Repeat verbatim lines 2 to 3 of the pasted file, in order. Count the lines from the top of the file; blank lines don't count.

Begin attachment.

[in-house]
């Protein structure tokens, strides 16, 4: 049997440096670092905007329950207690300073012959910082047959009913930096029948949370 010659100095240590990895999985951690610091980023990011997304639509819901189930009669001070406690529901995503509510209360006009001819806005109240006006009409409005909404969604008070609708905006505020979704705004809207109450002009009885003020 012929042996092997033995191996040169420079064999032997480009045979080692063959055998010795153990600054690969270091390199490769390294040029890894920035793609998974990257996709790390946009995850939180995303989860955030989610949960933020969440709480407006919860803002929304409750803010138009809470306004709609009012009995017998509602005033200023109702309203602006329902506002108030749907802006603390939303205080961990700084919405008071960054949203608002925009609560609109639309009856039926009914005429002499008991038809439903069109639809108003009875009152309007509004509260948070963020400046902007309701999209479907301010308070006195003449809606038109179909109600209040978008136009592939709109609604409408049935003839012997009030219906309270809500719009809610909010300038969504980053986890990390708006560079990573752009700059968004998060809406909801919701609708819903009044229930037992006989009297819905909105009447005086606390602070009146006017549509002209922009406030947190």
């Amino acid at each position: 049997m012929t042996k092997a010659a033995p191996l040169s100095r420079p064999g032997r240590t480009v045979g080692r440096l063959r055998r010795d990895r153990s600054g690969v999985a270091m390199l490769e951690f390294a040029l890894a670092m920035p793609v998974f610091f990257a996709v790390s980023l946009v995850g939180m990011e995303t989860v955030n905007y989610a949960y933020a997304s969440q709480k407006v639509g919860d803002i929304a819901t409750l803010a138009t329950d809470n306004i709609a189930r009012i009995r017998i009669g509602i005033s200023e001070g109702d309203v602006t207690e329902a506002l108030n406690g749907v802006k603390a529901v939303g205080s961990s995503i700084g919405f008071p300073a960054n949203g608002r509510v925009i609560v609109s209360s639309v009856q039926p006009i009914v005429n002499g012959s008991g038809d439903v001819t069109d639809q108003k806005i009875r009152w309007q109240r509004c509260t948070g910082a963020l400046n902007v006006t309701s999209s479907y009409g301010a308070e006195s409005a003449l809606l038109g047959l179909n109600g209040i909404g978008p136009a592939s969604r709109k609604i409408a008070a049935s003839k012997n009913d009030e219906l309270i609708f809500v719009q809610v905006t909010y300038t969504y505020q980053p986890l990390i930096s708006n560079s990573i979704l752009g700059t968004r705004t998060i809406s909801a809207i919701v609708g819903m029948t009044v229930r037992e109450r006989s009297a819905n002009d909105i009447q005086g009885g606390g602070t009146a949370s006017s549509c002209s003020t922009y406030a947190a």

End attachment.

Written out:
């Protein structure tokens, strides 16, 4: 049997440096670092905007329950207690300073012959910082047959009913930096029948949370 010659100095240590990895999985951690610091980023990011997304639509819901189930009669001070406690529901995503509510209360006009001819806005109240006006009409409005909404969604008070609708905006505020979704705004809207109450002009009885003020 012929042996092997033995191996040169420079064999032997480009045979080692063959055998010795153990600054690969270091390199490769390294040029890894920035793609998974990257996709790390946009995850939180995303989860955030989610949960933020969440709480407006919860803002929304409750803010138009809470306004709609009012009995017998509602005033200023109702309203602006329902506002108030749907802006603390939303205080961990700084919405008071960054949203608002925009609560609109639309009856039926009914005429002499008991038809439903069109639809108003009875009152309007509004509260948070963020400046902007309701999209479907301010308070006195003449809606038109179909109600209040978008136009592939709109609604409408049935003839012997009030219906309270809500719009809610909010300038969504980053986890990390708006560079990573752009700059968004998060809406909801919701609708819903009044229930037992006989009297819905909105009447005086606390602070009146006017549509002209922009406030947190």
């Amino acid at each position: 049997m012929t042996k092997a010659a033995p191996l040169s100095r420079p064999g032997r240590t480009v045979g080692r440096l063959r055998r010795d990895r153990s600054g690969v999985a270091m390199l490769e951690f390294a040029l890894a670092m920035p793609v998974f610091f990257a996709v790390s980023l946009v995850g939180m990011e995303t989860v955030n905007y989610a949960y933020a997304s969440q709480k407006v639509g919860d803002i929304a819901t409750l803010a138009t329950d809470n306004i709609a189930r009012i009995r017998i009669g509602i005033s200023e001070g109702d309203v602006t207690e329902a506002l108030n406690g749907v802006k603390a529901v939303g205080s961990s995503i700084g919405f008071p300073a960054n949203g608002r509510v925009i609560v609109s209360s639309v009856q039926p006009i009914v005429n002499g012959s008991g038809d439903v001819t069109d639809q108003k806005i009875r009152w309007q109240r509004c509260t948070g910082a963020l400046n902007v006006t309701s999209s479907y009409g301010a308070e006195s409005a003449l809606l038109g047959l179909n109600g209040i909404g978008p136009a592939s969604r709109k609604i409408a008070a049935s003839k012997n009913d009030e219906l309270i609708f809500v719009q809610v905006t909010y300038t969504y505020q980053p986890l990390i930096s708006n560079s990573i979704l752009g700059t968004r705004t998060i809406s909801a809207i919701v609708g819903m029948t009044v229930r037992e109450r006989s009297a819905n002009d909105i009447q005086g009885g606390g602070t009146a949370s006017s549509c002209s003020t922009y406030a947190a």